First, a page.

However, it was a rude awakening for me to learn that the majority of people did not seem to think that an ideal life for all was possible. In other words, the Universal Book to Life’s Answers did not – and could not – exist. While we may learn a few things about what people learned before, all answers dry up as soon as it’s time to just be ourselves.
I was called “idealistic” and got frequently slapped with sarcasm. At the time, I hadn’t yet understood that idealism was synonymous with oversimplification and painting with strokes too broad for nuance. The message that kept coming up was that people wanted to live their lives their own way, whether that way fit the norm or not. Everyone had something that was extremely important to them, and – whether or not they had articulated it – they lived for that.
There was no point in debating about who lived in a way that was the most conducive to happiness – because there did not appear to be one or even several ways. In fact, we each do it slightly differently. When I interact with people now, I often find myself wondering- What is important to you right now? Seeing others is all that matters to me in our interaction, whether or not others can or wish to see me.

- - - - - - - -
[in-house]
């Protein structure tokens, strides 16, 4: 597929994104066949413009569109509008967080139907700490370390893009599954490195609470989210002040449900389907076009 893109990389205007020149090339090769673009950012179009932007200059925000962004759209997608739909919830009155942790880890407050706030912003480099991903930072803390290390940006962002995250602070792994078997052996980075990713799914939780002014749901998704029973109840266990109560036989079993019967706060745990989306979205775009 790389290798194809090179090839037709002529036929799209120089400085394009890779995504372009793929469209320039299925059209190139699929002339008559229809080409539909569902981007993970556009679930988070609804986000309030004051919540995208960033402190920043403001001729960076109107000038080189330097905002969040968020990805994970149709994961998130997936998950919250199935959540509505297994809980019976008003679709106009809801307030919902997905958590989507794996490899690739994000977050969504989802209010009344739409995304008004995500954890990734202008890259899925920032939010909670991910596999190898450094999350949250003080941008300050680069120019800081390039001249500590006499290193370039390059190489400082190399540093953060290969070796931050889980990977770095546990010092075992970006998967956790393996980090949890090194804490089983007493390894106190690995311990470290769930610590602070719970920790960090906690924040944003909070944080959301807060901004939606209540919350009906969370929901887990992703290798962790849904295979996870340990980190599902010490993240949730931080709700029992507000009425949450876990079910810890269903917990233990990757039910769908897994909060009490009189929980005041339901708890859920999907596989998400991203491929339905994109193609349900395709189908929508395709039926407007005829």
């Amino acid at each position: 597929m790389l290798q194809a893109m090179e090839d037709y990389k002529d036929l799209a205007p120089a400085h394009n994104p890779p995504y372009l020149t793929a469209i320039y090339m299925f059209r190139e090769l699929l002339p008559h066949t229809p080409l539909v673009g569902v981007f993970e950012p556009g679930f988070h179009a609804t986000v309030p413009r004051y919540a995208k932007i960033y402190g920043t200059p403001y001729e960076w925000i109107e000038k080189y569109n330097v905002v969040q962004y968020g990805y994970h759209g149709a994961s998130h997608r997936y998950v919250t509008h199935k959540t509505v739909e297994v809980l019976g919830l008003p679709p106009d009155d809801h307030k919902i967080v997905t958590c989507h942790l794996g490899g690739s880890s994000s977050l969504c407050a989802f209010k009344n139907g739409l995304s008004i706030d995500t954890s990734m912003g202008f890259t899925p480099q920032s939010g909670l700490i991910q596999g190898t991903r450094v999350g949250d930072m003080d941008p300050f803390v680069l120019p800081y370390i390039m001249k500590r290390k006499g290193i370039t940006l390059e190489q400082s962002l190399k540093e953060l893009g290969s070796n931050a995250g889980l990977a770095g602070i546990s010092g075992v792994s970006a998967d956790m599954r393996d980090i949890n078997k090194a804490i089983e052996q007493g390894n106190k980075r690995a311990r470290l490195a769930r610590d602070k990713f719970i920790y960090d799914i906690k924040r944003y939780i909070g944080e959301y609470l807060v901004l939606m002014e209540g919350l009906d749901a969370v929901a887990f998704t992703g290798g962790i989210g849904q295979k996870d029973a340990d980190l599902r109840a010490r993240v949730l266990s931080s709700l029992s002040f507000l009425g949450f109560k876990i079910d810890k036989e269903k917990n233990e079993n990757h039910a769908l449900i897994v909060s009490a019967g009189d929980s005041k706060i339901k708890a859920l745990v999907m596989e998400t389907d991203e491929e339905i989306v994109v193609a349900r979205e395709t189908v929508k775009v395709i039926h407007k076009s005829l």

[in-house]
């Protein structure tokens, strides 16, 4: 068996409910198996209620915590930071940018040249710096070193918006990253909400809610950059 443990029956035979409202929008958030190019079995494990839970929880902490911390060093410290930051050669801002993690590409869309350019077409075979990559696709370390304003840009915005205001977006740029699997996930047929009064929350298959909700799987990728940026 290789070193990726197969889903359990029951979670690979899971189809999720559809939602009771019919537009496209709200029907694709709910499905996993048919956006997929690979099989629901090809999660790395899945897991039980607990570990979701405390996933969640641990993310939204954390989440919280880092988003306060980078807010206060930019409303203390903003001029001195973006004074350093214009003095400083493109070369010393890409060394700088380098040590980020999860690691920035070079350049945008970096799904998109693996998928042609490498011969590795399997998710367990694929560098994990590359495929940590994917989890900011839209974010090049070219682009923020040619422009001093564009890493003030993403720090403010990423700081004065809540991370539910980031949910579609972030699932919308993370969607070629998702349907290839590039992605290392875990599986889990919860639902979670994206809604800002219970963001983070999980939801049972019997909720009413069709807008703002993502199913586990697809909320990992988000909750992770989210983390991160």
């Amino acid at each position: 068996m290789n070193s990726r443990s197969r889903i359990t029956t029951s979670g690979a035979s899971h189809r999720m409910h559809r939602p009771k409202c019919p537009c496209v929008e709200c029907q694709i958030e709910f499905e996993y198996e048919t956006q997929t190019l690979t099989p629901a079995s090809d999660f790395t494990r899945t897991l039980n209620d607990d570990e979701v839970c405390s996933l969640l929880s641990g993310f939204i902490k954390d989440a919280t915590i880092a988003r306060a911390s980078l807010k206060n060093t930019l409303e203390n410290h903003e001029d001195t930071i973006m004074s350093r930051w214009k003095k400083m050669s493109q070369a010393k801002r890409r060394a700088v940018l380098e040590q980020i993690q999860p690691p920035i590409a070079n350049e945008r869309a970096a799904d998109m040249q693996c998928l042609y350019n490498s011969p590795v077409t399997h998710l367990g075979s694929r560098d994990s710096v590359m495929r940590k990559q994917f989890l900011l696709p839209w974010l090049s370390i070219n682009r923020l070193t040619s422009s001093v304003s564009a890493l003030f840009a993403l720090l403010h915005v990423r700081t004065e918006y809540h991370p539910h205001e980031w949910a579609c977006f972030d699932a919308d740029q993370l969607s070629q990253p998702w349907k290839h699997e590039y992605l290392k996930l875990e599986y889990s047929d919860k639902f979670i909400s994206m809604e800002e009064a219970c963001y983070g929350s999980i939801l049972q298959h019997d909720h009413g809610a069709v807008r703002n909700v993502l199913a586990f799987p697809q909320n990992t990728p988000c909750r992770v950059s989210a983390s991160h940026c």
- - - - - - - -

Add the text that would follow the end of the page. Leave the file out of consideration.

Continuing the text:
To make matters even more confusing for me, many people seemed to be happy while suffering. They even packaged suffering as “lessons” and life as a “school.” I could not help but think that these “students” were just finding a way to cope with an unpredictable existence by viewing every challenge as some significant and highly personal lesson. Doesn’t shit just happen sometimes? How often is a “cigar just a cigar”?
I look back at my journey of wanting to “fix” what’s broken for as many people as possible. When wiser people told me that fixing wasn’t the point, I frankly thought they were ignorant, jaded, and weak. I see now that life is not a problem to be “fixed” because I had a biased and a naive view on what may be broken! We do not have one way to define what seems to be the problem at any given time in history or at any specific place on the globe. I don’t even think that seeing life as a problem to be solved is all that helpful.
By reflecting on our lives and the lives around us, we unfold. But even then, that reflection is not going to be anything prescriptive or universal. Pop culture in any culture is engrossed in trends and moves along from one thing “viral” to another. We’ve wasted too much time, perhaps, trying to package ourselves for mass consumption. There is magic in being oneself – an individual – for oneself.